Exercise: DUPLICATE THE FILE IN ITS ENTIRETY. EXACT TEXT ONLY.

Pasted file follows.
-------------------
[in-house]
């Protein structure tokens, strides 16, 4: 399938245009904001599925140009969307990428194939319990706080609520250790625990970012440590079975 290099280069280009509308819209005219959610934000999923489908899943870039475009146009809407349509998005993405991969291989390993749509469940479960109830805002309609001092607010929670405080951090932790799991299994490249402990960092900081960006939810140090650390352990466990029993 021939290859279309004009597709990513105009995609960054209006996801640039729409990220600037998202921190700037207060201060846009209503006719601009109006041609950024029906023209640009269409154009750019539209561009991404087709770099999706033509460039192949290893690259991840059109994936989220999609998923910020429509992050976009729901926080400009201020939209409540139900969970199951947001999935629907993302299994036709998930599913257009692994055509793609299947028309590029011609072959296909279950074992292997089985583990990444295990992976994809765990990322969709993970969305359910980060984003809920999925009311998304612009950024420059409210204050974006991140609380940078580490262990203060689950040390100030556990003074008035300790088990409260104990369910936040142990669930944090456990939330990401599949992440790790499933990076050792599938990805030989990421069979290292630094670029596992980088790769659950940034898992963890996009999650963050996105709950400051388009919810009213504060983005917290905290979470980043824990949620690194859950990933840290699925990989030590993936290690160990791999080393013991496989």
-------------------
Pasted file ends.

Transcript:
[in-house]
């Protein structure tokens, strides 16, 4: 399938245009904001599925140009969307990428194939319990706080609520250790625990970012440590079975 290099280069280009509308819209005219959610934000999923489908899943870039475009146009809407349509998005993405991969291989390993749509469940479960109830805002309609001092607010929670405080951090932790799991299994490249402990960092900081960006939810140090650390352990466990029993 021939290859279309004009597709990513105009995609960054209006996801640039729409990220600037998202921190700037207060201060846009209503006719601009109006041609950024029906023209640009269409154009750019539209561009991404087709770099999706033509460039192949290893690259991840059109994936989220999609998923910020429509992050976009729901926080400009201020939209409540139900969970199951947001999935629907993302299994036709998930599913257009692994055509793609299947028309590029011609072959296909279950074992292997089985583990990444295990992976994809765990990322969709993970969305359910980060984003809920999925009311998304612009950024420059409210204050974006991140609380940078580490262990203060689950040390100030556990003074008035300790088990409260104990369910936040142990669930944090456990939330990401599949992440790790499933990076050792599938990805030989990421069979290292630094670029596992980088790769659950940034898992963890996009999650963050996105709950400051388009919810009213504060983005917290905290979470980043824990949620690194859950990933840290699925990989030590993936290690160990791999080393013991496989």